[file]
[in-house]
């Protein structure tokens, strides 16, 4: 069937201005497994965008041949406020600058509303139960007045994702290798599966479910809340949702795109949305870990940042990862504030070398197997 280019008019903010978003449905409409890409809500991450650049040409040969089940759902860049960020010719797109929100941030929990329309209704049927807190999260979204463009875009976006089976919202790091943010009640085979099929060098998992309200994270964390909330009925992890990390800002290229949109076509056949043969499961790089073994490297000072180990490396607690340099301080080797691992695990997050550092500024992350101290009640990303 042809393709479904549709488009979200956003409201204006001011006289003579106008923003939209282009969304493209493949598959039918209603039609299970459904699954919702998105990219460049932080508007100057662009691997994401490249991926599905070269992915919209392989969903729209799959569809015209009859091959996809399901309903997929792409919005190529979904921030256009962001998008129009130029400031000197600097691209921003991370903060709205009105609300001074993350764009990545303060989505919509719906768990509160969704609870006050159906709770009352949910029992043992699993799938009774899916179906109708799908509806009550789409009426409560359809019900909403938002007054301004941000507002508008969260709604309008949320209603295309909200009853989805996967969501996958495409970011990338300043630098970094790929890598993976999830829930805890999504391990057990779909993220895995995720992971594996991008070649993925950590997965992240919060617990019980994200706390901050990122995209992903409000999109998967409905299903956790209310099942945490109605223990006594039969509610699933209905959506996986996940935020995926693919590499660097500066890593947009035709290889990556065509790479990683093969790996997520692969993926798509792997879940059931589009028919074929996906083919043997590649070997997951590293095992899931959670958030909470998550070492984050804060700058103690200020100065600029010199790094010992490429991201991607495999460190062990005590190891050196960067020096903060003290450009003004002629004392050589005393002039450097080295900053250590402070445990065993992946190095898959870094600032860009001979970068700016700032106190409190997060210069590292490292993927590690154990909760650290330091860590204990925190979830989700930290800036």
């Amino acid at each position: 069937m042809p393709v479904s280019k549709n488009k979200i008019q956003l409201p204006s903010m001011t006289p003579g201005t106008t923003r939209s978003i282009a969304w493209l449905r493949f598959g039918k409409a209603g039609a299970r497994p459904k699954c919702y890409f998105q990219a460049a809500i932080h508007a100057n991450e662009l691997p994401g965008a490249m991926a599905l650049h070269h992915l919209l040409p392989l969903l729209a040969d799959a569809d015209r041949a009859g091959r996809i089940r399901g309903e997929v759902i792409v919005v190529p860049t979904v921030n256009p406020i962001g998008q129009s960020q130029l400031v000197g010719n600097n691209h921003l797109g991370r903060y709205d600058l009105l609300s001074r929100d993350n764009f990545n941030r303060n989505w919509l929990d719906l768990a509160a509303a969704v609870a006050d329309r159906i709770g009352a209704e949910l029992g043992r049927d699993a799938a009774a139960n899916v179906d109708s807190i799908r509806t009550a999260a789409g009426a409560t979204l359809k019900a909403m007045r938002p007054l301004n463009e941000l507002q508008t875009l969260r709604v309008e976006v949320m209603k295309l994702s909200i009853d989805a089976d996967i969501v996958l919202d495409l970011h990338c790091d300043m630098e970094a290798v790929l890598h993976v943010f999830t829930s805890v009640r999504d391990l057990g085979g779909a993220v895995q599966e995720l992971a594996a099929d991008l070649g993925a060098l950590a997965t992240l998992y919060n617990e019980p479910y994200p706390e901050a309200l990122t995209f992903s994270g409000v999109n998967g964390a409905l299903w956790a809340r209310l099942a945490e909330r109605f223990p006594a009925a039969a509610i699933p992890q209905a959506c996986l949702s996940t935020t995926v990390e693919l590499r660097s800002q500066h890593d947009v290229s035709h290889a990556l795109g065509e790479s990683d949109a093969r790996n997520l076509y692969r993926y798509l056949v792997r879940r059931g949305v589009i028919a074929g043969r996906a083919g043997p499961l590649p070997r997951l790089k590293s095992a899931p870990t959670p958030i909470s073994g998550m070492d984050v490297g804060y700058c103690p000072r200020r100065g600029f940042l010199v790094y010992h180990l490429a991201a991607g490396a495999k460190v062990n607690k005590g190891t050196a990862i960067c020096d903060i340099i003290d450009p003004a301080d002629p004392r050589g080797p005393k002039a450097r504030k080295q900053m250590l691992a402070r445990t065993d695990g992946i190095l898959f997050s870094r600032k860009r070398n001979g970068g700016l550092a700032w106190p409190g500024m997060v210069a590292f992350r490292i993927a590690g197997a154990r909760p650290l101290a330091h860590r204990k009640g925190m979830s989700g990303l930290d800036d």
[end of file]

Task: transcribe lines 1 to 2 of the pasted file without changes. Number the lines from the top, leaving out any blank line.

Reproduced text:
[in-house]
């Protein structure tokens, strides 16, 4: 069937201005497994965008041949406020600058509303139960007045994702290798599966479910809340949702795109949305870990940042990862504030070398197997 280019008019903010978003449905409409890409809500991450650049040409040969089940759902860049960020010719797109929100941030929990329309209704049927807190999260979204463009875009976006089976919202790091943010009640085979099929060098998992309200994270964390909330009925992890990390800002290229949109076509056949043969499961790089073994490297000072180990490396607690340099301080080797691992695990997050550092500024992350101290009640990303 042809393709479904549709488009979200956003409201204006001011006289003579106008923003939209282009969304493209493949598959039918209603039609299970459904699954919702998105990219460049932080508007100057662009691997994401490249991926599905070269992915919209392989969903729209799959569809015209009859091959996809399901309903997929792409919005190529979904921030256009962001998008129009130029400031000197600097691209921003991370903060709205009105609300001074993350764009990545303060989505919509719906768990509160969704609870006050159906709770009352949910029992043992699993799938009774899916179906109708799908509806009550789409009426409560359809019900909403938002007054301004941000507002508008969260709604309008949320209603295309909200009853989805996967969501996958495409970011990338300043630098970094790929890598993976999830829930805890999504391990057990779909993220895995995720992971594996991008070649993925950590997965992240919060617990019980994200706390901050990122995209992903409000999109998967409905299903956790209310099942945490109605223990006594039969509610699933209905959506996986996940935020995926693919590499660097500066890593947009035709290889990556065509790479990683093969790996997520692969993926798509792997879940059931589009028919074929996906083919043997590649070997997951590293095992899931959670958030909470998550070492984050804060700058103690200020100065600029010199790094010992490429991201991607495999460190062990005590190891050196960067020096903060003290450009003004002629004392050589005393002039450097080295900053250590402070445990065993992946190095898959870094600032860009001979970068700016700032106190409190997060210069590292490292993927590690154990909760650290330091860590204990925190979830989700930290800036």